How to: Survive Thanksgiving
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Beyond the stress of travelling and the marathon that is cooking a turkey dinner, Thanksgiving with the family can take its toll. Luckily, psychotherapist Janna Comrie stopped by the studio to answer all your questions and concerns. We've simplified her answers into some easy dos and don'ts, to ensure you're armed with all the tools to take on Turkey Day:
"I've been dating this guy for 3 months and he's invited me to his family Thanksgiving. I like him but I'm worried that accepting the invite and meeting his parents will be a sign that we are REALLY COMMITTED. I'm not sure if I want to be with him long-term yet. I'd like to still date, but worried declining the invite will put our relationship at risk — how do I deal with this?" — From Lauren, Perth, ON
DON'T say no right away. Commitment starts as soon as you and your partner make an agreement about the parameters of the relationship. Meeting his family, especially if he's close to them, can give you some helpful insight into who he is and help you to understand what you're committing to.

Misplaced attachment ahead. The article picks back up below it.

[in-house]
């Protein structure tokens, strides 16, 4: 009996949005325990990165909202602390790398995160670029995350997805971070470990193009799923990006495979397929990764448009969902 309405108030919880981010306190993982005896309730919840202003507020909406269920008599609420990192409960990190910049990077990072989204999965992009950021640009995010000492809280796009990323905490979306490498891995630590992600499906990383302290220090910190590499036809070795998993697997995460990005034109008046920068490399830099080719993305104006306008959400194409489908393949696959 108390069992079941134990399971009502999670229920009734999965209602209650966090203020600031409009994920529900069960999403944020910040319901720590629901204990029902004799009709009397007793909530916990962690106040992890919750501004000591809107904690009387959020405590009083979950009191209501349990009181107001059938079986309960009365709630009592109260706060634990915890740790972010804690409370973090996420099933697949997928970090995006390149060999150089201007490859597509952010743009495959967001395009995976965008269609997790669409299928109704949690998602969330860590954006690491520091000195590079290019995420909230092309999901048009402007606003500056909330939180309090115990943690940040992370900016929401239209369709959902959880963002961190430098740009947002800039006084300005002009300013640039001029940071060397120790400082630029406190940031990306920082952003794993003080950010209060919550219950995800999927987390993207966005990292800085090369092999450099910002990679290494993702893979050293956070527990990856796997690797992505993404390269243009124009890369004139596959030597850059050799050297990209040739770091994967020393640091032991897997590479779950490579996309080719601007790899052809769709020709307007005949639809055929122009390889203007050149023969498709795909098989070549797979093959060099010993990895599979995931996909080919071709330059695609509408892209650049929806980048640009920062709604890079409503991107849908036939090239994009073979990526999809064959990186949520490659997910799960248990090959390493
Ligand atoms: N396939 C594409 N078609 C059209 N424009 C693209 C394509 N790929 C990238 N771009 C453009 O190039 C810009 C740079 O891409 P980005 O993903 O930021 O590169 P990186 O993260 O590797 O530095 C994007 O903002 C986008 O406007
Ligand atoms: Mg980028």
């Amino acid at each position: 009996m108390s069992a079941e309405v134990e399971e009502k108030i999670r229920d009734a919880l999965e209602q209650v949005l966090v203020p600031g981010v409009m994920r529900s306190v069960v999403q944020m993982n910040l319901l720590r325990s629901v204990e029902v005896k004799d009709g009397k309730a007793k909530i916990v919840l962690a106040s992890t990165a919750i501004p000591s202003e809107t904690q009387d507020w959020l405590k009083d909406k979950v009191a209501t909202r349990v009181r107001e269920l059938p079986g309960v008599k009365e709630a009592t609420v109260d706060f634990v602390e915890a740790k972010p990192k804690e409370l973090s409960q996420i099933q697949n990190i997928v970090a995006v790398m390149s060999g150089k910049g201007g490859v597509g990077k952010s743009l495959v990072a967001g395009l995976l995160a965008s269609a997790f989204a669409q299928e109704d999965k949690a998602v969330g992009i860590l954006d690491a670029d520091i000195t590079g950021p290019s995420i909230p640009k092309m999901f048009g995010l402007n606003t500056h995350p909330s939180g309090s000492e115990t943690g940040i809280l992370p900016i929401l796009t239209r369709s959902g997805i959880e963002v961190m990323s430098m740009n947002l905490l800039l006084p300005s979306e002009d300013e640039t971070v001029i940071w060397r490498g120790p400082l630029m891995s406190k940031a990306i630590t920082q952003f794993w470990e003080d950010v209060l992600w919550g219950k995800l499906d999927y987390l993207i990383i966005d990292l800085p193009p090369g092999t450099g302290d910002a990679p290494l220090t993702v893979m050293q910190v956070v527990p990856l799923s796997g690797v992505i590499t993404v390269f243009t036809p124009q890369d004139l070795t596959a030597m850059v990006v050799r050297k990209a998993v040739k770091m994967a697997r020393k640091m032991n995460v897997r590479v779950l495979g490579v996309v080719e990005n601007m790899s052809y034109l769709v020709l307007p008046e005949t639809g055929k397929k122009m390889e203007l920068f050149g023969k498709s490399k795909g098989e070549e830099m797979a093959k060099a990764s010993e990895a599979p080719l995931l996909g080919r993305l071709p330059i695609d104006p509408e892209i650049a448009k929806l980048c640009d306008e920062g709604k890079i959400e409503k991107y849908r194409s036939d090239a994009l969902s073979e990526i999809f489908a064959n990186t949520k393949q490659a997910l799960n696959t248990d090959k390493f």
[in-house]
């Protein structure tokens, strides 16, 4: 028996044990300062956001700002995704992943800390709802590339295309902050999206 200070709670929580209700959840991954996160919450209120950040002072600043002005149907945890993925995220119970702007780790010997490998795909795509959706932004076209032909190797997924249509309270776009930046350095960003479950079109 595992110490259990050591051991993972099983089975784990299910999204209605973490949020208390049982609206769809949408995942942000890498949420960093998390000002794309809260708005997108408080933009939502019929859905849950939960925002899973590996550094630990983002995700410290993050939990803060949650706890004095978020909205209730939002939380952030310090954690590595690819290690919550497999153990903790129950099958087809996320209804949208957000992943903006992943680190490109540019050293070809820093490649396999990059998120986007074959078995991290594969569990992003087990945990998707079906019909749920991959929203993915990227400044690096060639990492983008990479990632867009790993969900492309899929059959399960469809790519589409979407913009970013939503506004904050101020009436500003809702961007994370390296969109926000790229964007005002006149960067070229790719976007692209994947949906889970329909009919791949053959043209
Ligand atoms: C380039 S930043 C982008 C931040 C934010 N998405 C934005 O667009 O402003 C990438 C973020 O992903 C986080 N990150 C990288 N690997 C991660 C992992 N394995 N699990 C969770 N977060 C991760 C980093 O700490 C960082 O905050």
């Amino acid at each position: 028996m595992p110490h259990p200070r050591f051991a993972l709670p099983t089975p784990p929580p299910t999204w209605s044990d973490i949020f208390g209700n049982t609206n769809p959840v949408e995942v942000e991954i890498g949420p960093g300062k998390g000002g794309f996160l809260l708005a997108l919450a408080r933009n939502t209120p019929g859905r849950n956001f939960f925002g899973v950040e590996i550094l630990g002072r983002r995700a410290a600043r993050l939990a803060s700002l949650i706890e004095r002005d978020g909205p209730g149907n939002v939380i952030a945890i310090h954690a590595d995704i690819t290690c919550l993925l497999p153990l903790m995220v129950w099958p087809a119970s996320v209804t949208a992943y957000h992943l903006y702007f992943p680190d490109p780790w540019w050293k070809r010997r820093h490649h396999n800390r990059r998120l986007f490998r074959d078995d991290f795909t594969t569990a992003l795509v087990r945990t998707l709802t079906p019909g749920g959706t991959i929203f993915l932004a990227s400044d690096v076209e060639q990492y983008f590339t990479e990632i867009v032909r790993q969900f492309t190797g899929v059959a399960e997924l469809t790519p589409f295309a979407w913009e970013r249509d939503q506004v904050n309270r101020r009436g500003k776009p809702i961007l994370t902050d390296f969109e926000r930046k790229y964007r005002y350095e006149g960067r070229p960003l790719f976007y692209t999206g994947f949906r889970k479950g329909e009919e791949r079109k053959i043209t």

DO remember that you still get to decide when he meets your folks and can move at your own pace. Meeting his family really puts more pressure on him than it does on you.
"I love my partner dearly, but I just don't gel with her family. I don't have to see them very often, but this Thanksgiving they are coming into town and want us to host. This stresses me out, what should I do?" — From Mitchell, Calgary, AB
DO try to approach your partner's parents with understanding, and view it as an opportunity to learn. People often spend too much time focusing on their own understanding of life, without taking the time to see things from the other side.
DON'T be afraid to ask your in-laws questions, and use phrases like "Oh, I think of it differently. What is it that makes you think of it that way?" Sometimes we don't need to have anything in common with someone's family to find them interesting, we just need to take the time to figure out what makes them tick!
"My Husband's mother has always been passive aggressive towards me, but what frustrates me the most is that my husband is oblivious to it and doesn't take my feelings seriously. I am thinking about booking a trip to avoid Thanksgiving with his family. What should I do?" — From Karen, Victoria, BC
DON'T ignore your mother-in-law's perspective. Is there a cultural difference? Things that are common in one culture can appear very rude in another... Is it possible that the behaviour isn't meant to be offensive? Try speaking to her directly ahead of the holiday. Ask if there's something you've done that could have offended her, and reiterate that you both love her son, and want the holidays to be nice for him — as well as for you and for her.